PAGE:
Technology, demographics, economic and geopolitical forces are constantly shifting, creating a fluid cybersecurity environment. Cyber criminals are designing and implementing tailored malware, advanced persistent threats, massive Distributed Denial of Service (DDoS) attacks and an endless variety of other techniques to disrupt organizations of all types, across all industries. Faced with these challenges, security teams are developing new approaches to safeguard their organizations from a variety of increasingly sophisticated attackers.

In most attack scenarios, cyber criminals follow a standardized approach to infiltrate a target, including research, preparation, deployment and control.  This is also known as the “attack chain.” Each step has a distinct signature, if you know where to find it. With enough visibility into the extended network and robust intelligence, an attack can often be detected and stopped before it inflicts much damage. Intelligence comes from a variety of sources, including native intelligence from within the organization, commercially available information and ongoing analysis of user behavior. This combined intelligence enables the most effective detection of threats. Using the network to gather intelligence allows cyber defenders to gain a better understanding of what their adversaries are doing, and how to prevent it.

The most efficient way to limit the attack chain and protect valuable resources is to employ a security approach that is more sophisticated than the attackers’ abilities, and addresses the extended network environment. Since an attack can be broken down into stages, it is then essential to think of a response to an attack in stages as well – before, during and after. This cycle operates non-stop for anyone in the security profession.

Let’s take a deeper dive into each stage:

Before: Security teams are continuously scanning for areas where they may be vulnerable to infiltration. Classically, security has been all about defense. Today, teams are setting up ways to more intelligently halt intruders with total visibility into their environments – including, but not limited to protocols, users, content, physical and virtual hosts, operating systems, applications, services and network behavior. This knowledge can be used for defenders to take action before an attack has even begun.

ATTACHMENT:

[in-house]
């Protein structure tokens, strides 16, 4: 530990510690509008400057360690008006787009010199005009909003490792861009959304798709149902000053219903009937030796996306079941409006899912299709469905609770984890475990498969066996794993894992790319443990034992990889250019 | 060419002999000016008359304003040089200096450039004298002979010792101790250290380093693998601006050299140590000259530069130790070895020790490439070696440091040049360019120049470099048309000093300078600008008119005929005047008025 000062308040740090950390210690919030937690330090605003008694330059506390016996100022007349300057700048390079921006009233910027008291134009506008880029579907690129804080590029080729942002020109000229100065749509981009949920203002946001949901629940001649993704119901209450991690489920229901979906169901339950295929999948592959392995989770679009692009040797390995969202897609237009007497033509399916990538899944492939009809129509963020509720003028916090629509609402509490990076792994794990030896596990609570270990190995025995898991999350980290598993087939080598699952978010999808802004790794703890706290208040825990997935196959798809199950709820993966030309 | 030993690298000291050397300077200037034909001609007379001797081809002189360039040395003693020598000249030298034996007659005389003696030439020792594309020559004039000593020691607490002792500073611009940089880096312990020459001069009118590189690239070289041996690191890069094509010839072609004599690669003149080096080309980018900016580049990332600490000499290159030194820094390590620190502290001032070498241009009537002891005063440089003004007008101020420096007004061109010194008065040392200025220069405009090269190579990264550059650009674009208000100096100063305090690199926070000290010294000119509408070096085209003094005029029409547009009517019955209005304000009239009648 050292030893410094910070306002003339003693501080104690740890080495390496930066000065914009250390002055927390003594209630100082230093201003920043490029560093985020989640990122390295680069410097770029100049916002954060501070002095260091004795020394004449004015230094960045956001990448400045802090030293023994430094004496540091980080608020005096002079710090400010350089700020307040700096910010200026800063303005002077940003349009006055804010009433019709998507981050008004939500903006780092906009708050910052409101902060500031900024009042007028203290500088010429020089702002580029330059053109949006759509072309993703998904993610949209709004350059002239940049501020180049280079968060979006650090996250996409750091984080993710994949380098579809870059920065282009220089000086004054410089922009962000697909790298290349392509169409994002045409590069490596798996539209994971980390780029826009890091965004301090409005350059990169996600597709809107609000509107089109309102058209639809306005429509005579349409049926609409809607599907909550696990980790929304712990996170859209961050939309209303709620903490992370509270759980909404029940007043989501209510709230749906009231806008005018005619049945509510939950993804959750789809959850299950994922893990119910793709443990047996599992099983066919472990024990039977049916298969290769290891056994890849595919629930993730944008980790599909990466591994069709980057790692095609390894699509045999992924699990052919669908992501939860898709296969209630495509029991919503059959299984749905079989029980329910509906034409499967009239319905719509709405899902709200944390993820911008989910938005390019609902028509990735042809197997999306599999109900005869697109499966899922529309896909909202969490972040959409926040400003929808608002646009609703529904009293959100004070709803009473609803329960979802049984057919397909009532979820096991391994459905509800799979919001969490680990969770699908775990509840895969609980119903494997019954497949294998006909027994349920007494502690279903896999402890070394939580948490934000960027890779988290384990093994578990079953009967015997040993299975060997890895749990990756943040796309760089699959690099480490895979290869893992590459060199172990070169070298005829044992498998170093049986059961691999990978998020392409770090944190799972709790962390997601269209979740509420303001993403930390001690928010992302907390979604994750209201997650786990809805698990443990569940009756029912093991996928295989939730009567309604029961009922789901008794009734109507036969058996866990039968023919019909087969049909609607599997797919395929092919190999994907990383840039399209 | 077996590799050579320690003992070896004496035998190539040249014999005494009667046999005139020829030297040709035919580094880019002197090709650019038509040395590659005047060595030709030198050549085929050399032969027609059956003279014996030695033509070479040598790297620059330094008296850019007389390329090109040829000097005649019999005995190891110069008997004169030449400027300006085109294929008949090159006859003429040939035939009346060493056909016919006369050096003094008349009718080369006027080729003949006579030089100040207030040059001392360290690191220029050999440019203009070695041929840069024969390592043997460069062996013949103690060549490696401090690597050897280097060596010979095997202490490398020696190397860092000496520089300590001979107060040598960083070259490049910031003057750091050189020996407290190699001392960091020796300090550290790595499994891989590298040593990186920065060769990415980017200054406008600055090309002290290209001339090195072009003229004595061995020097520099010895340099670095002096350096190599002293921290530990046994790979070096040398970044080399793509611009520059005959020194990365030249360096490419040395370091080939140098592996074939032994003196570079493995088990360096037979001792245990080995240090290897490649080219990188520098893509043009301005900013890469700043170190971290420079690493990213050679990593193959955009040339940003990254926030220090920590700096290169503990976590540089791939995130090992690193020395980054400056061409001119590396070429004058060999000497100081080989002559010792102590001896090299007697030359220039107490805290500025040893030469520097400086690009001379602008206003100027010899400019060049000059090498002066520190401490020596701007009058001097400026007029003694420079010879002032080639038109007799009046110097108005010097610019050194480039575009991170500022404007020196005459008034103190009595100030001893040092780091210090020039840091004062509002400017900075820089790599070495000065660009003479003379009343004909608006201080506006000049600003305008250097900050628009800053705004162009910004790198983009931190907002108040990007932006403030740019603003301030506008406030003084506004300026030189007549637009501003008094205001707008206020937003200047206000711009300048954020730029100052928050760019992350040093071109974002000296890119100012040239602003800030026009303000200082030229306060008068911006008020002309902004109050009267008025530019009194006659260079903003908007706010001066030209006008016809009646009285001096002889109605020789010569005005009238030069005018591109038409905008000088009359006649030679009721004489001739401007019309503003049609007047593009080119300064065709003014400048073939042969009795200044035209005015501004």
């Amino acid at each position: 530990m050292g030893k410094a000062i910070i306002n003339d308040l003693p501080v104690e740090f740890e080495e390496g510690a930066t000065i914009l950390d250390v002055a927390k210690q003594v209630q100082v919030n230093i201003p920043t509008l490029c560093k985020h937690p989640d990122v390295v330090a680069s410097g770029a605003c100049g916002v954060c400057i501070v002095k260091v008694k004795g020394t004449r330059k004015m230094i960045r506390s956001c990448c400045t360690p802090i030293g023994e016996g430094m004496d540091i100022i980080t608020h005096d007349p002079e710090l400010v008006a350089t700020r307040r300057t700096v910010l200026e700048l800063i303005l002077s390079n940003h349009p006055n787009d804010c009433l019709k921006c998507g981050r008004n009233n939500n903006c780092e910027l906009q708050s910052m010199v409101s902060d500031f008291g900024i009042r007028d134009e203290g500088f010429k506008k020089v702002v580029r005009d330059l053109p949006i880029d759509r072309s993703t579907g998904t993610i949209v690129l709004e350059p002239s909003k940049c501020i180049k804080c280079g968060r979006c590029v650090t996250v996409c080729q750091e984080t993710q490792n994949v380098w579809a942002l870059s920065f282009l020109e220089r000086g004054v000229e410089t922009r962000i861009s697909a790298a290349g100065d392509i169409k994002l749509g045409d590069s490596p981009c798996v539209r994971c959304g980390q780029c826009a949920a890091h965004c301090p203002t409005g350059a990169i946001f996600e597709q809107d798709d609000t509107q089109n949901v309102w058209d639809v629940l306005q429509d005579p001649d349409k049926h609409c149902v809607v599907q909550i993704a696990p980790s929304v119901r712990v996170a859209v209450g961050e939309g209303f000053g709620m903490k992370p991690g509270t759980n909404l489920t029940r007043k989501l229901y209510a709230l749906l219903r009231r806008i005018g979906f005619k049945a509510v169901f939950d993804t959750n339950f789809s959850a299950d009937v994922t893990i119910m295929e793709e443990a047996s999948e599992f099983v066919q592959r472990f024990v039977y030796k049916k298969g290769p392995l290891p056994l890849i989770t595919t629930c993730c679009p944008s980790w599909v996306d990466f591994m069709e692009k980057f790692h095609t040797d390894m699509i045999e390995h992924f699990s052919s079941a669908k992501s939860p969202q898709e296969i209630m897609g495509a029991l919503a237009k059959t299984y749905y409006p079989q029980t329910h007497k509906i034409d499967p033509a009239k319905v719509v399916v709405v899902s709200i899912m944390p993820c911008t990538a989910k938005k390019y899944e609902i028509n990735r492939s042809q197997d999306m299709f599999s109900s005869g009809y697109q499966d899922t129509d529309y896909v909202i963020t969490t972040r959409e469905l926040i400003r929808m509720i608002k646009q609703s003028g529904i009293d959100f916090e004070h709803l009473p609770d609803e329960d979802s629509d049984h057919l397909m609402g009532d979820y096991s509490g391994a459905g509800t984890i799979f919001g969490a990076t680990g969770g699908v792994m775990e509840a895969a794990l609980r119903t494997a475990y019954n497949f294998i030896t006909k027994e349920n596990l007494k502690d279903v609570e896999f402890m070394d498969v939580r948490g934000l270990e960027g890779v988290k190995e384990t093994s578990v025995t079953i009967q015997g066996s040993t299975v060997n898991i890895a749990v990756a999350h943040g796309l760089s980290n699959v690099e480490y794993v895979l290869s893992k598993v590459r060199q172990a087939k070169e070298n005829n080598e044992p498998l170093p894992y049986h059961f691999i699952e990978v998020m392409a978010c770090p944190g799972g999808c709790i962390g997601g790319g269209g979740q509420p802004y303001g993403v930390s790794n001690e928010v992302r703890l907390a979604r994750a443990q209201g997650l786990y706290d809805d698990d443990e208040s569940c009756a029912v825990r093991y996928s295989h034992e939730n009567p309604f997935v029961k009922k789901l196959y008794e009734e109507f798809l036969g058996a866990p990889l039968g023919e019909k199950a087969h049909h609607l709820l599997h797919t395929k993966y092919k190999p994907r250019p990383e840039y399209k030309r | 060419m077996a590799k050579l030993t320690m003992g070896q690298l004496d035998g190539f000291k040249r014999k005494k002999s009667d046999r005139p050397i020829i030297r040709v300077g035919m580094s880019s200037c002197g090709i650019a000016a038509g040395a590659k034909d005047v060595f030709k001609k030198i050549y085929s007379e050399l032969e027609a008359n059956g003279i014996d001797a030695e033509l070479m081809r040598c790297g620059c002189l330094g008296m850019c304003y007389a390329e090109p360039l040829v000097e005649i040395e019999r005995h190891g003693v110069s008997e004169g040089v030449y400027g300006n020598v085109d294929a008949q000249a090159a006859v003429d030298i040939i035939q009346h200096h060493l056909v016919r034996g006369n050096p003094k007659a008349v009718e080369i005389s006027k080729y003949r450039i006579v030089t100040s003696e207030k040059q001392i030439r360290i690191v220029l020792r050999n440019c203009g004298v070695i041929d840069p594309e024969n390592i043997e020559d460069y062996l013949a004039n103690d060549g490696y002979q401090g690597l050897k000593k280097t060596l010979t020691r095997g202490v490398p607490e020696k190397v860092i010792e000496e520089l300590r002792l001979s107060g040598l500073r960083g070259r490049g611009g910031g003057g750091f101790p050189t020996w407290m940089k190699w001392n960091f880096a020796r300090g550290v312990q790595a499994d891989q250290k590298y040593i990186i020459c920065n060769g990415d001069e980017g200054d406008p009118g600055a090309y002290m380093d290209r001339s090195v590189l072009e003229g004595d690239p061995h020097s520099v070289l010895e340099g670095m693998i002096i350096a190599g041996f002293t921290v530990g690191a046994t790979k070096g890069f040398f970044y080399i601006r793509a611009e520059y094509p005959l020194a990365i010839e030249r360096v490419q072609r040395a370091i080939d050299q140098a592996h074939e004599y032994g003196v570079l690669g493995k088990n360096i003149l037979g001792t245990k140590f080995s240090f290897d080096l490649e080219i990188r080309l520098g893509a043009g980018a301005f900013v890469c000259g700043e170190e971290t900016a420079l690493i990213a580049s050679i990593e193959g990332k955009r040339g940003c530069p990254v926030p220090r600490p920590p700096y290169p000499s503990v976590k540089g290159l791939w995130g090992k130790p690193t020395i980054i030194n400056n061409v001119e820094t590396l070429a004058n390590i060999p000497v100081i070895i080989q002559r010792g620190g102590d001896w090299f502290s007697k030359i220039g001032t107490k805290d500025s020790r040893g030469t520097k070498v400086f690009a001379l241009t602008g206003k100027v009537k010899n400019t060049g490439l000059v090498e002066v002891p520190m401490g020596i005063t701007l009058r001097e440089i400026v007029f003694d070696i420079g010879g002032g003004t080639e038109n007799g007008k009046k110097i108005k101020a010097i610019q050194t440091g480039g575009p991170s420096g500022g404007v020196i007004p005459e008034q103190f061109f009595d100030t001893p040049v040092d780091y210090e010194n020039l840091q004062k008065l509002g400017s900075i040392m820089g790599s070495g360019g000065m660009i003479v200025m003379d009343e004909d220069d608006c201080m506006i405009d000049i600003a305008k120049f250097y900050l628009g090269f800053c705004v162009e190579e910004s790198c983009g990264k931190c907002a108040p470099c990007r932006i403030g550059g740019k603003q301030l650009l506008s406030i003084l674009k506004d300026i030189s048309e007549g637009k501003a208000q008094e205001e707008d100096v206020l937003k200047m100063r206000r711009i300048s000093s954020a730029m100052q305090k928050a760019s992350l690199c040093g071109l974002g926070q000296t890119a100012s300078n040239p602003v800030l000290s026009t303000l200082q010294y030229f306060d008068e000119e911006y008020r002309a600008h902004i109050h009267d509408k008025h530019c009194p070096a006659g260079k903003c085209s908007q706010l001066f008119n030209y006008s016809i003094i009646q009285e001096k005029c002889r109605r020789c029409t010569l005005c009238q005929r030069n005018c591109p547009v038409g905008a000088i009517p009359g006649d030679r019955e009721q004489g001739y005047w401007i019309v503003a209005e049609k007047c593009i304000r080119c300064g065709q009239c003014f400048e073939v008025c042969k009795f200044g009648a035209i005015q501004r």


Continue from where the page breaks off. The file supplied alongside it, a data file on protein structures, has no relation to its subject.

During an attack, it is critical to understand what is occurring, and how to stop it as rapidly as possible. Security teams need to be able to continuously address threats. Tools including content inspection, behavior anomaly detection, context awareness of users, devices, location information and applications are critical to understanding an attack as it is unfolding. Security teams have to discover where, what and how users are connected to applications and resources.

After an attack or breach, security teams need to quickly understand the attack that occurred as well as how to analyze and mitigate the damage. Advanced forensics tools help defenders learn from attacks. Could anything have been done to prevent the breach? Where did the attacker come from? How did they find a hole in the network? Additionally, this type of retrospective security allows for an infrastructure that gathers and analyzes data to create security intelligence on an ongoing basis. Breaches that may have gone undetected for weeks or even months can be identified, contained and remediated much more quickly.

It logically follows that the most essential element of any defensive strategy is intelligence and understanding. Cybersecurity teams are constantly trying to learn more about who their enemies are, why they are attacking, and how.  This is where the extended network provides unrivaled value with a depth of intelligence that cannot be attained anywhere else in the IT environment. Much like in counter terrorism, intelligence is central to stopping attacks.

Similar to other areas of modern warfare, security in cyberspace is often an asymmetric situation. Smaller, faster adversaries with limited means can inflict disproportionate damage on massive adversaries. In these asymmetric environments, intelligence is one of the most important assets for addressing threats. However, intelligence alone is of little benefit without an approach that optimizes the organizational and operational use of that intelligence.

Network analysis techniques provide the ability to collect IP network traffic as it enters or exits an interface, allowing security teams to correlate identity and context, and then add to that threat intelligence and analytics capabilities. This allows security teams to combine what they learn from multiple sources of information, including the web, the network, as well as an ever-expanding amount of collaborative intelligence, gathered from exchange with public and private entities to help identify and stop threats.  

The most effective cybersecurity approach requires a framework that incorporates the central interests, opportunities, and challenges that an organization faces and aligns its governance, operations and enterprise capabilities to match. In other words, it allows defenders to think like attackers and better protect their environments. This framework must be guided by the enterprise security team’s own threat intelligence practice which combines commercial threat information with native analysis of user behavior to detect, protect against, and remediate security incidents as quickly and effectively as possible.